On a recent trip to London I was hoping to catch a performance by Cape Town drummer Louis Moholo Moholo, the last surviving member of the famed jazz bands, The Blue Notes and The Brotherhood of Breath. Especially with the release of “Before the Wind Changes,” a live recording of The Blue Notes on tour in Belgium in 1979. For the uninitiated, The Blue Notes, along with Abdullah Ibrahim and Hugh Masekela, defined South African jazz internationally for much of the period between 1960 and 1980. The band consisted of Chris McGregor on piano, Moholo-Moholo, Dudu Pukwana on alto sax and Johnny Dyani on bass. They left South Africa in the early 1960s after being invited to a jazz festival in France and subsequently became key players in Britain’s jazz scene.

Meanwhile, while I am trying to get my hands on “Before the Wind Changes,” I’ll substitute with Youtube videos, like the 5-minute video just below. It is footage of Moholo-Moholo (close to the camera on the right) and his quintet playing in London last year.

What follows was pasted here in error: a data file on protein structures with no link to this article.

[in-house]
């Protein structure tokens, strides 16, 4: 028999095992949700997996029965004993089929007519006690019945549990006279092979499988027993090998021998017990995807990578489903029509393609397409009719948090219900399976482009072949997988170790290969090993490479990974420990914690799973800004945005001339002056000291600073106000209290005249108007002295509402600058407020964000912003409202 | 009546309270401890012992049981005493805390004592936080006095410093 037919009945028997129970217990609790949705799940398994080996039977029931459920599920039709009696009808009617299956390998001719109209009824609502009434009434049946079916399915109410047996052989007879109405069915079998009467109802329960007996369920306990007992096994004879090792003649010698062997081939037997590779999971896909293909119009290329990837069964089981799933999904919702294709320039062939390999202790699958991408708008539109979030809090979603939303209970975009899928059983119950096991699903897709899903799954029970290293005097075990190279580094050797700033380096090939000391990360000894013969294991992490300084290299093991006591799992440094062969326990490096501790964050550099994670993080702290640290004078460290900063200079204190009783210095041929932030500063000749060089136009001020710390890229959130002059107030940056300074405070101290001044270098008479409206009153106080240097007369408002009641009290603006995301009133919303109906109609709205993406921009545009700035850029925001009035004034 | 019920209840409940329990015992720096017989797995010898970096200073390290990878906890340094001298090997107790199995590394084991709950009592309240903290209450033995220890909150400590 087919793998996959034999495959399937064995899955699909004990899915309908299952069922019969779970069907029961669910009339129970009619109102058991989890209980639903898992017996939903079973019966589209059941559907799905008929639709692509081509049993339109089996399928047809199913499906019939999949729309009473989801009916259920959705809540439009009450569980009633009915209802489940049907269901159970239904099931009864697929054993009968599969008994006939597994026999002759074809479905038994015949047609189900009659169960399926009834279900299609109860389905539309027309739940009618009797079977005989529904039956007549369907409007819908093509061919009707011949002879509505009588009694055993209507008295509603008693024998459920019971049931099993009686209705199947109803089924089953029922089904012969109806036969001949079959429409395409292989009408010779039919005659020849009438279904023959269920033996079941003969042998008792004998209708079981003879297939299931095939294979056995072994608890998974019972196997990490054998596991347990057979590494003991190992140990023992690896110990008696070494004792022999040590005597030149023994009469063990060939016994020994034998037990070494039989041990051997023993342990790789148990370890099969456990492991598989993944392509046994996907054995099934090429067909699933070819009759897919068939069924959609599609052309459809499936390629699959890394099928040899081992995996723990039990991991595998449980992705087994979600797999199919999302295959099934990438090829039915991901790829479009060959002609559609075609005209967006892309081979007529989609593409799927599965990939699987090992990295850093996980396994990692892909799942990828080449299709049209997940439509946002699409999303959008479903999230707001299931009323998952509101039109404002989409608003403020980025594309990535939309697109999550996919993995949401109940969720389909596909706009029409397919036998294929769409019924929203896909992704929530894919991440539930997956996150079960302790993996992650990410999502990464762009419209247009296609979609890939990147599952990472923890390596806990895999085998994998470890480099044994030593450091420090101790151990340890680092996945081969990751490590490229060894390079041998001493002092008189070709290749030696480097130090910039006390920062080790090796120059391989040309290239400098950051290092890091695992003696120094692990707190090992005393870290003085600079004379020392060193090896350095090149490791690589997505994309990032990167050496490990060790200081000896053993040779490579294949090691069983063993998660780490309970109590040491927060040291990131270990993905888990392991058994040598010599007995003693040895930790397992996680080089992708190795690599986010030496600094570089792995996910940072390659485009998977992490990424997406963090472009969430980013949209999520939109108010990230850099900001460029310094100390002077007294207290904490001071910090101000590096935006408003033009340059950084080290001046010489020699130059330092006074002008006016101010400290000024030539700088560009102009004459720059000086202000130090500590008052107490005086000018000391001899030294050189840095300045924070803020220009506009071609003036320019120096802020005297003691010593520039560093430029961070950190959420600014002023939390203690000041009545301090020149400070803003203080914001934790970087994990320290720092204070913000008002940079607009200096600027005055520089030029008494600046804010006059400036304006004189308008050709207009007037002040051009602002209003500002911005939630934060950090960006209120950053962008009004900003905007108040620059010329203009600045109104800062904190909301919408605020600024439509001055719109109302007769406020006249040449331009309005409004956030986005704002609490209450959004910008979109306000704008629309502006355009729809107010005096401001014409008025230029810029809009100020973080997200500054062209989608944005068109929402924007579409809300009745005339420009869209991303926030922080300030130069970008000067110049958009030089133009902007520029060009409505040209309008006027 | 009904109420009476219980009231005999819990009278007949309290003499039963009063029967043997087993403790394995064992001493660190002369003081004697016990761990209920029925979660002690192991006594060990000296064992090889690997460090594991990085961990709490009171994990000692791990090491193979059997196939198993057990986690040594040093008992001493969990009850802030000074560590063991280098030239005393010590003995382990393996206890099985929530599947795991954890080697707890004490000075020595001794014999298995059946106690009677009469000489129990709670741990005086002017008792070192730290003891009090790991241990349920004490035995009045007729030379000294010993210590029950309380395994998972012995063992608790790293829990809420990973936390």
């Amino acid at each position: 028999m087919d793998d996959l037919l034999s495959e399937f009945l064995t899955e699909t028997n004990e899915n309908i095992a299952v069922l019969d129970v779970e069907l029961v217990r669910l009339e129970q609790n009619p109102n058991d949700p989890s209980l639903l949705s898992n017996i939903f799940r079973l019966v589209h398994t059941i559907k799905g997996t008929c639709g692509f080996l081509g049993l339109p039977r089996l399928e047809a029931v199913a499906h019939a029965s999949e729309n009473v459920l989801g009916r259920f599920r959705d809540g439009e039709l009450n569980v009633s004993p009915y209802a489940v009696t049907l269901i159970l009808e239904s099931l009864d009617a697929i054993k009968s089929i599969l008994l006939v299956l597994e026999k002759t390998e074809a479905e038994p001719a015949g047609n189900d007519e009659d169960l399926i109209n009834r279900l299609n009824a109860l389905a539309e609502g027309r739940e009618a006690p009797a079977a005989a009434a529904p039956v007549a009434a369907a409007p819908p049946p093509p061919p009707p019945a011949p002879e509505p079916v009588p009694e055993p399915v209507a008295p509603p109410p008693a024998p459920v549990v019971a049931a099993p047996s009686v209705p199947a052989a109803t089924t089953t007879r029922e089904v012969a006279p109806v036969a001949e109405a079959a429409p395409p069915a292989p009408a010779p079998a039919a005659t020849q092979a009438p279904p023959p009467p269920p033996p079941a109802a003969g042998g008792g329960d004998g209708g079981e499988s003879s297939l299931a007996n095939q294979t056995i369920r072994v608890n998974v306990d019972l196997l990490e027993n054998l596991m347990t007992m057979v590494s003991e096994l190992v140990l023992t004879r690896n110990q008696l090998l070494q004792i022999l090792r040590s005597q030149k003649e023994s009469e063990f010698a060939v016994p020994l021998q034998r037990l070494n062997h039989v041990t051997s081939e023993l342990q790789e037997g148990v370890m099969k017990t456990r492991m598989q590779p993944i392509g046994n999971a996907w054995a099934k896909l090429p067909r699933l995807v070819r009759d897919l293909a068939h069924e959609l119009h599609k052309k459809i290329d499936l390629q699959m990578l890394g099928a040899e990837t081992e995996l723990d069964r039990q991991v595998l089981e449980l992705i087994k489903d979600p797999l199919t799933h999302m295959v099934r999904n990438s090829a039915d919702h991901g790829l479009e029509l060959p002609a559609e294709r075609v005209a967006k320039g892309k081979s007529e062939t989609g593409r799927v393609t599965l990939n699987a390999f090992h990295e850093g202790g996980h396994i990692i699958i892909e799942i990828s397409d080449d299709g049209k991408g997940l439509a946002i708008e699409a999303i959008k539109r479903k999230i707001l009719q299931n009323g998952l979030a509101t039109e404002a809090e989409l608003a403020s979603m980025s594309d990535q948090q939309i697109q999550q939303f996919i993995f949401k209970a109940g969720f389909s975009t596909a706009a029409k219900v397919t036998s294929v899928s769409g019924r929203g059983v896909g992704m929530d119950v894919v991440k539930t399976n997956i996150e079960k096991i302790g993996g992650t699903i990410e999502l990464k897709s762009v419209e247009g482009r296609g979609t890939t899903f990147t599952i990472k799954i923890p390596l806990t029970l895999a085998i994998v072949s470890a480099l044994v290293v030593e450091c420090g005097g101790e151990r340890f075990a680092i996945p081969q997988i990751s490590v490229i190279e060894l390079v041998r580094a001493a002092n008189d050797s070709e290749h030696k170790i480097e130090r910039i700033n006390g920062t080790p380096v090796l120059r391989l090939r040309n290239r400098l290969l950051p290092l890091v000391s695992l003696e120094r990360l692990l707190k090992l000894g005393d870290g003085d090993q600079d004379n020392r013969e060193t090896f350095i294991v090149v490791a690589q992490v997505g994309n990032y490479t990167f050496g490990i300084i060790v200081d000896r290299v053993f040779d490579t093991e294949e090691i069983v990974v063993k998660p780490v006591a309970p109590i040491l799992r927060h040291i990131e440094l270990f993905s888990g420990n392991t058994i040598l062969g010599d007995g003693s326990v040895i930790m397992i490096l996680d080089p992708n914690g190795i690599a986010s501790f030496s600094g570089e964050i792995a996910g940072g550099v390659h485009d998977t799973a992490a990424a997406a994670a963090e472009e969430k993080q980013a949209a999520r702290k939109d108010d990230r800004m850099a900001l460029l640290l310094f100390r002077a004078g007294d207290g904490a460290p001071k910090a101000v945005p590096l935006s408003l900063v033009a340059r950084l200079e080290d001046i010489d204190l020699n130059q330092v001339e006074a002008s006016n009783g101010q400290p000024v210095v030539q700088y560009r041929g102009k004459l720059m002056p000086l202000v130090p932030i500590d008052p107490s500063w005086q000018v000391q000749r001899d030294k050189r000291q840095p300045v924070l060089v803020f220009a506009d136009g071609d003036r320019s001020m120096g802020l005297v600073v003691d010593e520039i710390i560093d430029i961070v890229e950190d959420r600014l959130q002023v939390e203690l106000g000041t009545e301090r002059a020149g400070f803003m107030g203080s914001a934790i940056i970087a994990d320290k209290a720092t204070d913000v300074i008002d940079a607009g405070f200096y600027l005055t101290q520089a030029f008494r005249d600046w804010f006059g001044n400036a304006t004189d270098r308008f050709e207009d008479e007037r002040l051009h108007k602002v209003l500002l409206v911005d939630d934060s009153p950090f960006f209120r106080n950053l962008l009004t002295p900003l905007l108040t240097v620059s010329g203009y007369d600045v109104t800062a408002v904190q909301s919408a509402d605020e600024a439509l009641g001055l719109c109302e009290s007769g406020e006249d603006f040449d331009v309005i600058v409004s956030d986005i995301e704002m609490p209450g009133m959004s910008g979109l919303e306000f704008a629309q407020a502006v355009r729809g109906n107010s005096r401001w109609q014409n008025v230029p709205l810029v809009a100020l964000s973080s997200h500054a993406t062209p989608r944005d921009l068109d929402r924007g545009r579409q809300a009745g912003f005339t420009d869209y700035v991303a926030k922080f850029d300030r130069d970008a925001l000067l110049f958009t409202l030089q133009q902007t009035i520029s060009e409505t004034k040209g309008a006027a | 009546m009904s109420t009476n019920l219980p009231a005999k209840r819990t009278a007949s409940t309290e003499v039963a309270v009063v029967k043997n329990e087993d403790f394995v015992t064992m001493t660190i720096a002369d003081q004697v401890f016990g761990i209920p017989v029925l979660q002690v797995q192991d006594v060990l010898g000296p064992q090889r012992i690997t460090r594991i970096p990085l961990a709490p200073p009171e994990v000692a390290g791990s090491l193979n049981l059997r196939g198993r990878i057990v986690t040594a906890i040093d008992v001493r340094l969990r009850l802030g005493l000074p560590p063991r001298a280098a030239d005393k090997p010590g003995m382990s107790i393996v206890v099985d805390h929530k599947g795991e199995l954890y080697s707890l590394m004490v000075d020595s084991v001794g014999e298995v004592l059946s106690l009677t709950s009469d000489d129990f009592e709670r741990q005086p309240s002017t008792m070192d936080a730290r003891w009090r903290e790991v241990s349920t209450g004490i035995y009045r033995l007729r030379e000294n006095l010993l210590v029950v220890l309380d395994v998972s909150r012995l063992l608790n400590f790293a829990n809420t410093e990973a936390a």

Then right below is another video — 9 minutes long — filmed at a festival in London in 2010. Moholo (at the back on the left) with Ishmael Wadada Leo Smith and Steve Noble:

Finally, there’s this interview filmed at the 2011 Pan African Space Station music festival in Cape Town with musician and composer, Neo Muyanga:

Further Reading

Who owns Afrobeats

Does Afrobeats come from the continent or the diaspora. This reviewer of a new book on the genre’s history and rapid takeover of our airwaves and playlists, argues we need to center Africa more.

The cemetery of cinema

Thierno Souleymane Diallo’s latest film traces his search for what is likely the first film made by a Guinean, in the process asking: how is a film culture possible when the infrastructure and institutions are lacking?

Whose democracy?

In Israel, tens of thousands have demonstrated against the new right-wing government’s plans for judicial reform. But what of the Palestinian question? In this episode of the podcast, we discuss.